There is an epidemic of panic.  Many are focusing on what they don’t know rather than what they do know.  Rationality is almost absent.

This too shall pass, focus on the positives and known information, not hyperbole and conjecture.  In many regards both big business and government is fanning the hysteria under the much over used line of “Abundance of caution.”

I must write that I am not Pollyannaish nor am I throwing caution to the wind.  As noted the other day most psychologists will state 99% of things we fear do not materialize.

As with every other crisis we will overcome and emerge stronger and unified.  We are Americans!  The strongest country, the most capable and ingenious country the world has ever known.  Faith, hope and the absolute knowledge of a better tomorrow has been our eternal hallmarks, engrained in our national culture.

We are the mutts of the world.  As the Statue of Liberty says we are “The Wretched Refuse.”  Mutts always win because they are survivors.

Changing topics, in some regards and based upon several market technical indicators, an argument can be made equities are stabilizing.  I must write also write, some are stating the Federal Reserve is no longer potent given how the equity markets plunged at the open and closed around their lows declining the most since October 1987 following the Fed’s drastic action.

I will argue the Fed’s massive intervention was not to stabilize the equity market but rather to add liquidity to the bond market.

I must write there are no rumors of any trading firms having any issues.  Banks are very well capitalized.

What is certain, there is a liquidity crisis in the bond market.  For example, one week ago a generic 10-year AA rated non-callable muni was yielding 0.88%.  Friday the bid side surged to 1.66% and today if there is a bid, the bid would be over 2.05%.  AA rated munis have never traded 120 basis points over the corresponding Treasury.

This is unprecedented.    The reason for this absolute killing of an investment that is/was viewed as “conservative” is the inability to find buyers for massive selling from ETFs.  Bloomberg writes the average bond ETF is trading at a 14% discount.  [Note:  Bloomberg did not distinguish the type of bond ETF]

In my view this is a systemic issue, the result of Dodd Frank that eviscerated money center banks ability to take risk and stabilize the market.  Money center bank bond inventories are down over 90% from 2008.  The bond market is over 4x larger.

This is an excellent example of the actions from yesterday’s crisis sowed the seeds for the next crisis.

Is this liquidity crisis a momentary issue?

Unfortunately, only history will answer this question but if history is to be used as a guise, there will be another change as to how bonds are traded.

All must remember that the bond market is about 20x the size of equity markets.  There are over 3 million distinct fixed income CUSIPs, each with different characteristics, as opposed to about 7,500 distinct equity CUSIPS.  In my view this effort to “Equify” fixed income trading is failing miserably.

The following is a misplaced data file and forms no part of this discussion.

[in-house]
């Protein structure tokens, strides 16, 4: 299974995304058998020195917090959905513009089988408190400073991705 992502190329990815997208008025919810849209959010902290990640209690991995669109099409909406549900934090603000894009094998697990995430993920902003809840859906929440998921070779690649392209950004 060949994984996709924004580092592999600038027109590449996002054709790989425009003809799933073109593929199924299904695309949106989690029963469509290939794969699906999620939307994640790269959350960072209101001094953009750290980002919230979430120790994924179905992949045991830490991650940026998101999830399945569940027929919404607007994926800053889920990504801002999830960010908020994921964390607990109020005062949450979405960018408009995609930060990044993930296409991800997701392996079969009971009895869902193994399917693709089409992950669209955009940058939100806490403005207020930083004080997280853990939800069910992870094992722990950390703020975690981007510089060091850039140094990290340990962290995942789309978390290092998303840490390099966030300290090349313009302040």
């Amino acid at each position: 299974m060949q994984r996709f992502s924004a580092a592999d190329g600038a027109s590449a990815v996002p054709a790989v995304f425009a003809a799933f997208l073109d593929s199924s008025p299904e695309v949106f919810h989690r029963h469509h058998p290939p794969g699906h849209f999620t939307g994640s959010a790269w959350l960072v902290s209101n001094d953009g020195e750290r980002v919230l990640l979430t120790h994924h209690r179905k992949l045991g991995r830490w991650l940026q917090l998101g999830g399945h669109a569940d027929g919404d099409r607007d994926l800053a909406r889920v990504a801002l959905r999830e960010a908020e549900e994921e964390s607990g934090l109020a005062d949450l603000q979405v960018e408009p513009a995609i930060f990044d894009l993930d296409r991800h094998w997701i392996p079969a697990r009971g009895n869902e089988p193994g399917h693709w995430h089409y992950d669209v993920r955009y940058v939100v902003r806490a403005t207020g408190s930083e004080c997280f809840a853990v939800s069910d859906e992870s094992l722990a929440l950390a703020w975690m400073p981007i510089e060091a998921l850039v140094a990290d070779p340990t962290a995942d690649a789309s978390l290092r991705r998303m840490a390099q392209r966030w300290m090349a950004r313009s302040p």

Yesterday Dow Jones Market Watch quoted former FDIC Chair Sheila Bair that the Federal Reserve does have the authority to provide emergency lending programs or provide liquidity and purchase bonds in industries, not companies, the result of section 13-3 of the Federal Reserve Act which was modified in 2010 via Dodd Frank.  It avoids the problem of government picking the proverbial winners and losers.

Bair commented such a rollout would be approved in a “nano second” and would immediate benefit the travel, airlines, hotel and oil industries, four industries that is at the epicenter of the current crisis.

Wow!  In my view this is huge, much more effective than dropping interest rates to zero and embarking upon another QE program.

Will such happen?  President Trump and the G-7 have commented that “they will do whatever it takes.”

What will happen today?

Last night the foreign markets were up.  London was down 0.32% Paris up 0.14%  and Frankfurt up 0.09%.  China was down 0.34%, Japan up 0.06% and Hang Sang up 0.87%.

The Dow should open about 300 points higher following the biggest plunge since 1987. The 10-year is off 28/32 to yield 0.82% and the 30-year is off 2 ½ points to yield 1.39%.


The views expressed herein are those of Kent Engelke and do not necessarily reflect those of Capitol Securities Management. The information contained herein has been compiled from sources believed to be reliable; however, there is no guarantee of its accuracy or completeness. Any opinions expressed are statements of judgment on this date and are subject to certain risks and uncertainties which could cause actual results to differ materially from those currently anticipated or projected. Any future dividends, interest, yields and event dates listed may be subject to change. An investor cannot invest in an index, and its returns are not indicative of the performance of any specific investment. Past performance is not indicative of future results. The material provided in Daily Market Commentaries or on this website should be used for informational purposes only and in no way should be relied upon for financial advice. Please be sure to consult your own financial advisor when making decisions regarding your financial management. Members of FINRA and SIPC, Capitol Securities Management is a privately owned full-service retail brokerage and investment advisory firm headquartered in Richmond, Virginia. For nearly 30 years, we have been serving the needs of our investors. Today, more than 200 Capitol Securities Management investment professionals and support staff serve approximately 18,000 customer accounts from Southern Florida to the New England coast.